“I think because my story is quite a lot about pain and growing, and there are certain things that as we become a woman, that we might want to talk about. Love, or something more sexual or, I guess being empowering within your own right, and then I might be wanting to talk about stuff that’s not as serious. I think in order to get a grounding for why I do the things I do, I felt like I needed to address the past. And I felt if I decided that I wanted to write a song that’s more about love or relationships, or more in a sexual nature, in my own sophisticated way, I want it to be known that this is an empowering thing, rather than being, I guess, submissive. I guess just to show, women who have been through certain things, can still be normal women. That’s more the message that I wanted it to be. No matter what someone has done to you, it doesn’t give anyone the right to take away your sexuality, or your strength, and you shouldn’t have to change that. If I was to maybe just put out a song like that, then people would just be like oh…”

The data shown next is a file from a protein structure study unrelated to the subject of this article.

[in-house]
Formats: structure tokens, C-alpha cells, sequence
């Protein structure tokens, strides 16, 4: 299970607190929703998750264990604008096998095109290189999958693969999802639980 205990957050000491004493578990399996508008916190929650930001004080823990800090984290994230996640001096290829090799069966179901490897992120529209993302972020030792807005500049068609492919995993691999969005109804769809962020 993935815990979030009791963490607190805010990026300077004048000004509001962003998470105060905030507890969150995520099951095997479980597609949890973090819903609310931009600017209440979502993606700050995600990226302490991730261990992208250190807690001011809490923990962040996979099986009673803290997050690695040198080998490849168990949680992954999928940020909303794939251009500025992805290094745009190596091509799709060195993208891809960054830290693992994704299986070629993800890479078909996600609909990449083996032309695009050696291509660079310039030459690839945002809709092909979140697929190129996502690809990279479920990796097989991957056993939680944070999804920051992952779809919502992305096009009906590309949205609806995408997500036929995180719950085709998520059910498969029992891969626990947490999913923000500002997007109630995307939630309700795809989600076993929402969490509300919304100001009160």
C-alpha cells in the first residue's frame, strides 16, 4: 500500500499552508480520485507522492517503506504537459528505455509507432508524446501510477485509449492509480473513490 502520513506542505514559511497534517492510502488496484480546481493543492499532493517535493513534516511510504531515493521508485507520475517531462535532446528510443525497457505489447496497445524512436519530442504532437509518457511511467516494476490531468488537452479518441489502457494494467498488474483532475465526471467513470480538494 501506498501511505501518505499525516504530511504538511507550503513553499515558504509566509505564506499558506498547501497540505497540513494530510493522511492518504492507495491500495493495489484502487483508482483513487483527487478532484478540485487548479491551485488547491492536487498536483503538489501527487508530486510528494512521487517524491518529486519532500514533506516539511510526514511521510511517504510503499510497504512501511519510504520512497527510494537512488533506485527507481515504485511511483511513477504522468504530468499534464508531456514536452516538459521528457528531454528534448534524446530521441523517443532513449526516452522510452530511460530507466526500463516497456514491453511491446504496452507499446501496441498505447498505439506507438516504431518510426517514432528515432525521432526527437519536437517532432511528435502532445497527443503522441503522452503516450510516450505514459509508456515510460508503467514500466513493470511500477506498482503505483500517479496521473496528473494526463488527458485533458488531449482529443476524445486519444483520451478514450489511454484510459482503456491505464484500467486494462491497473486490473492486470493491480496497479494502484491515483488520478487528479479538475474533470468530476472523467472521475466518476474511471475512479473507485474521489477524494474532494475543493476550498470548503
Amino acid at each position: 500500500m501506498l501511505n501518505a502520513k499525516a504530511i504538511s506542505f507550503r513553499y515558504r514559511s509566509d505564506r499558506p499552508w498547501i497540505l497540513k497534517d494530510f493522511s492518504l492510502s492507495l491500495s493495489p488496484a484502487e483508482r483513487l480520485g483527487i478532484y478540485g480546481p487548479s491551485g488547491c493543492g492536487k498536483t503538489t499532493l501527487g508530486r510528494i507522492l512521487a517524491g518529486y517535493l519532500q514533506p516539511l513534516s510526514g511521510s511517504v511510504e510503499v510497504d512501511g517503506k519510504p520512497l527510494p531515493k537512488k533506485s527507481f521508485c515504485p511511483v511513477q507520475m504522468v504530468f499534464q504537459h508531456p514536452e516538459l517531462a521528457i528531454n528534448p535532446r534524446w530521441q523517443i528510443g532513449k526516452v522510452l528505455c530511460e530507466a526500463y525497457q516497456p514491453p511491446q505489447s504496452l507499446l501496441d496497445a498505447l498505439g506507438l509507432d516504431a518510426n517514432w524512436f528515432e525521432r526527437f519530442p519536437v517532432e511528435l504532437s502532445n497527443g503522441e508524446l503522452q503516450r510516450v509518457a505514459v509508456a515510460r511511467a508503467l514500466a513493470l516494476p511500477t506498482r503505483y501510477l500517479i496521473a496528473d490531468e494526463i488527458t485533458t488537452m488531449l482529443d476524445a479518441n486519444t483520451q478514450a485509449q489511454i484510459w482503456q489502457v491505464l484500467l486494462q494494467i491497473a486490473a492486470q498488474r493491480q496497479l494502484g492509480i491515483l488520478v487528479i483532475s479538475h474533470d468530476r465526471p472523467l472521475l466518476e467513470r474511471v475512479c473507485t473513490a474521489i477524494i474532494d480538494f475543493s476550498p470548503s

There’d be no context.
“Yeah, and that doesn’t necessarily mean I want to put out like a Trey Songz type song, but if I do, then I have the right to. And that’s not for anybody else, other than myself or the people that I care about that want to hear this type of music. Anything I do has to be real, and without the background, I don’t think I would be able to do it without a peace of mind.”
Do you think perhaps you didn’t feel like you’d be completely honest, without addressing that as well?
“Yeah, definitely. The whole thing of the EP, you don’t really think about talking about it when you write, to be honest, I haven’t really gone too much into depth about anything to be honest, but when I wrote it, it’s just healing, it’s honest. I can only write what is real, and what I’m feeling, and that was something that has taken over my entire life and in order to move forward, and to be strong and a better woman I realized I have responsibilities with that, and this was all tied into that purpose of taking something horrible and making something beautiful with it.”